Page:An Australian language as spoken by the Awabakal.djvu/100
14 AX AUSTRALIAN LANCiUAGE.
Adjectives denoting character, manner, or habit, are formed from the roots of verbs, and have the particles y e or k e i added e.y., bim, the root of the verb 'to smite,' gives bunkiye, '; smiter'; whereas b n n k i 11 i-k an would be 'one who smites' wogkal 'to be a fool'; wogkal-kei, 'foolish'; so also gura-kei 'wise, skilful'; b u k k a-k e i, 'ferocious, savage' kekal-kei, 'sweet, nice, pleasant.' Derived forms of the verb also give nouns in -ye; as w i y - a i - y e, ' a talker.'
Of Comparatives and Superlatives.
The following are the methods used in comparison, there being no particles to express degrees of quality : —
1. The comparative of equality is formed thus : — Kekal-kei unni yanti unuo a-k i 1 o a, ' sweet this as that- like,' i.e., 'this is as sweet as that.'
2. The comparative of inferiority is formed by putting the negative particle korien after the adjective; thus: — Kekal-korien unni yanti unno a-k i 1 o a, ' sweet-not this
as that-like,' i.e , ' this is not so sweet as that.'
3. The comparative of superiority is formed by the use of the word k au wal-k an w al, a redu2)lication of 'great,' and the particle of negation added to that which is inferior ; as : — Kekal-kei unni k au w al-kau w al keawai unno a,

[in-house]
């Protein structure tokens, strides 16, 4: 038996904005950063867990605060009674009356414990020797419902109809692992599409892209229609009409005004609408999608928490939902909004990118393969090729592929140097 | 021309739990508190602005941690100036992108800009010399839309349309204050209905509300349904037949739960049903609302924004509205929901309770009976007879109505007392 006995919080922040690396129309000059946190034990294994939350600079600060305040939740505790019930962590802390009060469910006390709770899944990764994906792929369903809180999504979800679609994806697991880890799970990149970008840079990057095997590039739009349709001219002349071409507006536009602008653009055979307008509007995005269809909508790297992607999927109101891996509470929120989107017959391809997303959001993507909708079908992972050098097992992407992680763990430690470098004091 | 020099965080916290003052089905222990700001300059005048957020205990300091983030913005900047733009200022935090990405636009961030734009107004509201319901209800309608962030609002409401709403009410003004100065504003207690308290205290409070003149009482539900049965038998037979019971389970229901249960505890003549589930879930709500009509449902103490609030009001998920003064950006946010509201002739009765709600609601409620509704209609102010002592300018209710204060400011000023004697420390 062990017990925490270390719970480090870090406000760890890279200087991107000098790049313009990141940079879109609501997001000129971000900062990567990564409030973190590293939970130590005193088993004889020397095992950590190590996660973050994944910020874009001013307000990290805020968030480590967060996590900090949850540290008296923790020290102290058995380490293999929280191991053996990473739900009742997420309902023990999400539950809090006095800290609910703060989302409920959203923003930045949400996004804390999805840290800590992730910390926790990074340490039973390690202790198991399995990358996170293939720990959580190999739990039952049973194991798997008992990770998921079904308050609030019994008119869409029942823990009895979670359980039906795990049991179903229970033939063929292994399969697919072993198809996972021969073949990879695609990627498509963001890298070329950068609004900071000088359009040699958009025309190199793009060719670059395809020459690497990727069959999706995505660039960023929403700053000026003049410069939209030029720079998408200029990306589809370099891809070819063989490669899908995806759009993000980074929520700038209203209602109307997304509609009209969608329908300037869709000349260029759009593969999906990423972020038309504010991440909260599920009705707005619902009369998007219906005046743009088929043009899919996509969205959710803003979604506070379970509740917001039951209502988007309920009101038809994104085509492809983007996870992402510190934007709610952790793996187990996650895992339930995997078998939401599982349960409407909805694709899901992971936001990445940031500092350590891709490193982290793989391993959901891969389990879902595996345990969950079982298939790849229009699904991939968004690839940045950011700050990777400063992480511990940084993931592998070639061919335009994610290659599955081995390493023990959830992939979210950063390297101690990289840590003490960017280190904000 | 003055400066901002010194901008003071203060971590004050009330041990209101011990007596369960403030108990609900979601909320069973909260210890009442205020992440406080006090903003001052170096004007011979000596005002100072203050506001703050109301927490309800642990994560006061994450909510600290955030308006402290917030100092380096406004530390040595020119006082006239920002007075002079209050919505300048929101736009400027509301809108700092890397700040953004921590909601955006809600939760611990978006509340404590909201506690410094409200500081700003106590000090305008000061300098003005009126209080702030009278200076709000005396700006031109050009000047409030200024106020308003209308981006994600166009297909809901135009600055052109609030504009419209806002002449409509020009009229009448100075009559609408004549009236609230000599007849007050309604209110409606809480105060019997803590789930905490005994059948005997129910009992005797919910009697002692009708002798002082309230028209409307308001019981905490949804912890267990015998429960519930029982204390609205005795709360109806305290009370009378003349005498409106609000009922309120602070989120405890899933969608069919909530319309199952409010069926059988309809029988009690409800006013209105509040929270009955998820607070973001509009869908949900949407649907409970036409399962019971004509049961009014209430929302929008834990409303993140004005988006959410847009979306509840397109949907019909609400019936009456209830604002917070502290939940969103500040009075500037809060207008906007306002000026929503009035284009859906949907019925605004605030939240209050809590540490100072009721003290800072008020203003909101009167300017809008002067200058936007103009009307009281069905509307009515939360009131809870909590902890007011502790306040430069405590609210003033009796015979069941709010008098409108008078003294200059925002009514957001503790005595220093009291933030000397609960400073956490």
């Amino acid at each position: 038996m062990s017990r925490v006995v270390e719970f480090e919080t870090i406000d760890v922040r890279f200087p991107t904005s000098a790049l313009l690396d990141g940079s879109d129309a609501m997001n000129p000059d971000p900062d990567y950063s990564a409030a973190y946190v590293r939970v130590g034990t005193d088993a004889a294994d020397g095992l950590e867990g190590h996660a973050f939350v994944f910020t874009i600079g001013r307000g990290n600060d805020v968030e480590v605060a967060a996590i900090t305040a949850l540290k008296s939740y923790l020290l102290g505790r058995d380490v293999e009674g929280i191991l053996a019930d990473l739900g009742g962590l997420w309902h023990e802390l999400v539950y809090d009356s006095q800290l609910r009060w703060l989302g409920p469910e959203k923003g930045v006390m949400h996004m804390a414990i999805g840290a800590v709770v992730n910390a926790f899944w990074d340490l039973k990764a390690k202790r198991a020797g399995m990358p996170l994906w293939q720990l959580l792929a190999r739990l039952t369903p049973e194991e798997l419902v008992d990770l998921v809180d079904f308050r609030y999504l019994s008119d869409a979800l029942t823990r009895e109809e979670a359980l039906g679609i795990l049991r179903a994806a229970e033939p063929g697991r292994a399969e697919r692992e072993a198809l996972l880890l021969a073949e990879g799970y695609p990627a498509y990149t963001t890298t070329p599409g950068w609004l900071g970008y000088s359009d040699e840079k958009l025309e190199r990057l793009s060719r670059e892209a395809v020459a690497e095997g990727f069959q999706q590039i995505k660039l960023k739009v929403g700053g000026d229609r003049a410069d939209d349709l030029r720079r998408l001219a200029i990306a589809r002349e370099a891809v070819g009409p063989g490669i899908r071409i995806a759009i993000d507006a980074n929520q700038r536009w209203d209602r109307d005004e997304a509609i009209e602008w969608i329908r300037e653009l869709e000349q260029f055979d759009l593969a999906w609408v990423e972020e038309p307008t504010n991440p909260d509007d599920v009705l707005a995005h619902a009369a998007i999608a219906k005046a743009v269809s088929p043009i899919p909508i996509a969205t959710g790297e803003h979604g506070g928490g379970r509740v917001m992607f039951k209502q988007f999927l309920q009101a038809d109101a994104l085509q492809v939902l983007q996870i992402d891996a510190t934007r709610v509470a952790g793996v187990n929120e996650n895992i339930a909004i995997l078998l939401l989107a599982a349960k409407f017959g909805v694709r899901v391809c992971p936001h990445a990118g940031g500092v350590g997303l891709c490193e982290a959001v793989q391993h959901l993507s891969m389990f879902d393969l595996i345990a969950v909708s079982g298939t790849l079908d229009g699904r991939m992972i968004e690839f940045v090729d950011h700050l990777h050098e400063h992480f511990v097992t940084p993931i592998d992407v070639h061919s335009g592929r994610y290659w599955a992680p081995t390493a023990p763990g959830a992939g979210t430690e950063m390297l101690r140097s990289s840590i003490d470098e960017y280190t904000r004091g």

'sweet this great-great, not that,' i.e., 'this is most sweet.'
Of Words DExoTixti Dumber.
Numei'als are only cardinal ; they are declined as nouns, so far as they extend ; namely, w a k a 1, ' one '; b u 1 a, b u 1 o a r a, 'two'; goro, 'three'; wariin, 'four'; beyond this there are no further numbers, but the general term k au w al-k au w al, ' much or many' is used. The interrogative of quantity or number, minnan? ' which present ?', means 'how many?'; the answer Avould be given b}^ any of the above numbers ; or by kau w al- kau wal kiiri, ' many men' ; or by ware a kuri, ' few men.' Ordinal numbers can be expressed only by declining the noun to which they may be attached, the ordinal adjective being also subject to declension, according its own termination, indepen- dently of the termination of the noun ; as : —
P u r r e a g-k a g o r o-k a, ' the third day ' ; k u 1 a i-t o a g o r o- k o a, ' by, beside the third tree.' Bui o a r a is used in the dual, and is of the sixth declension.
There are also two other expressions which may be noticed here ; namely, w i n t a, equivalent to ' a part or portion of, some of; also, yantin, equivalent to 'the whole or all'; as, unti-bo winta kuri, 'here be part of the men,' 'some of the men are here'; unti-bo yantin kuri, 'here be all the men,' ' all the men are here.'